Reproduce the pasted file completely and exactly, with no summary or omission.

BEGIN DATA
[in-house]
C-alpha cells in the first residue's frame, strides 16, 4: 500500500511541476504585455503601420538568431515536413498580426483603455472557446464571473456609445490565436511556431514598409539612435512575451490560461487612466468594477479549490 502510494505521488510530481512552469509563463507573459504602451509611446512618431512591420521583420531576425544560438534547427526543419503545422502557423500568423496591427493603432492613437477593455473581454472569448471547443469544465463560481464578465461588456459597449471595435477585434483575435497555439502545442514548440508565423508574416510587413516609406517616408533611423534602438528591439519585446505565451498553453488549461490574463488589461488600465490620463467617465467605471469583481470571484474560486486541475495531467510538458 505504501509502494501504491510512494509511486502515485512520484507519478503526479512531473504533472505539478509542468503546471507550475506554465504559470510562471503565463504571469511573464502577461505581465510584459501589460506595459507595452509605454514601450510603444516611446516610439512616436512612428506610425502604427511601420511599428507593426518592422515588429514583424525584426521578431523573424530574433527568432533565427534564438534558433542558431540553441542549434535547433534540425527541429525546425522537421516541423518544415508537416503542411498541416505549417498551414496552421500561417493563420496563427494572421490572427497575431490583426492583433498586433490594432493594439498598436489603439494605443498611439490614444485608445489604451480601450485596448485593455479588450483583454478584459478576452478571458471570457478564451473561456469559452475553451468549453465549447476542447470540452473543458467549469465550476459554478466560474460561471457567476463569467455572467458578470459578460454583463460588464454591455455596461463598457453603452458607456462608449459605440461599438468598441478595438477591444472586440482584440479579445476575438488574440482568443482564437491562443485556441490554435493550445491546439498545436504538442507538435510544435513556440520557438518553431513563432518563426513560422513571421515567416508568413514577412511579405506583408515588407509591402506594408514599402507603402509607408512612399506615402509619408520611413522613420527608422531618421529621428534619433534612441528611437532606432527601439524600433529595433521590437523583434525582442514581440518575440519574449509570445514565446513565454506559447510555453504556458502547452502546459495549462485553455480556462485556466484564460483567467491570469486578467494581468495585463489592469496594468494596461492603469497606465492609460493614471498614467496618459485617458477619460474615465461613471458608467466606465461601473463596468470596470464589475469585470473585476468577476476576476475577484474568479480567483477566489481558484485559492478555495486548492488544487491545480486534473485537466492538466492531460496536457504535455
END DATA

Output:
[in-house]
C-alpha cells in the first residue's frame, strides 16, 4: 500500500511541476504585455503601420538568431515536413498580426483603455472557446464571473456609445490565436511556431514598409539612435512575451490560461487612466468594477479549490 502510494505521488510530481512552469509563463507573459504602451509611446512618431512591420521583420531576425544560438534547427526543419503545422502557423500568423496591427493603432492613437477593455473581454472569448471547443469544465463560481464578465461588456459597449471595435477585434483575435497555439502545442514548440508565423508574416510587413516609406517616408533611423534602438528591439519585446505565451498553453488549461490574463488589461488600465490620463467617465467605471469583481470571484474560486486541475495531467510538458 505504501509502494501504491510512494509511486502515485512520484507519478503526479512531473504533472505539478509542468503546471507550475506554465504559470510562471503565463504571469511573464502577461505581465510584459501589460506595459507595452509605454514601450510603444516611446516610439512616436512612428506610425502604427511601420511599428507593426518592422515588429514583424525584426521578431523573424530574433527568432533565427534564438534558433542558431540553441542549434535547433534540425527541429525546425522537421516541423518544415508537416503542411498541416505549417498551414496552421500561417493563420496563427494572421490572427497575431490583426492583433498586433490594432493594439498598436489603439494605443498611439490614444485608445489604451480601450485596448485593455479588450483583454478584459478576452478571458471570457478564451473561456469559452475553451468549453465549447476542447470540452473543458467549469465550476459554478466560474460561471457567476463569467455572467458578470459578460454583463460588464454591455455596461463598457453603452458607456462608449459605440461599438468598441478595438477591444472586440482584440479579445476575438488574440482568443482564437491562443485556441490554435493550445491546439498545436504538442507538435510544435513556440520557438518553431513563432518563426513560422513571421515567416508568413514577412511579405506583408515588407509591402506594408514599402507603402509607408512612399506615402509619408520611413522613420527608422531618421529621428534619433534612441528611437532606432527601439524600433529595433521590437523583434525582442514581440518575440519574449509570445514565446513565454506559447510555453504556458502547452502546459495549462485553455480556462485556466484564460483567467491570469486578467494581468495585463489592469496594468494596461492603469497606465492609460493614471498614467496618459485617458477619460474615465461613471458608467466606465461601473463596468470596470464589475469585470473585476468577476476576476475577484474568479480567483477566489481558484485559492478555495486548492488544487491545480486534473485537466492538466492531460496536457504535455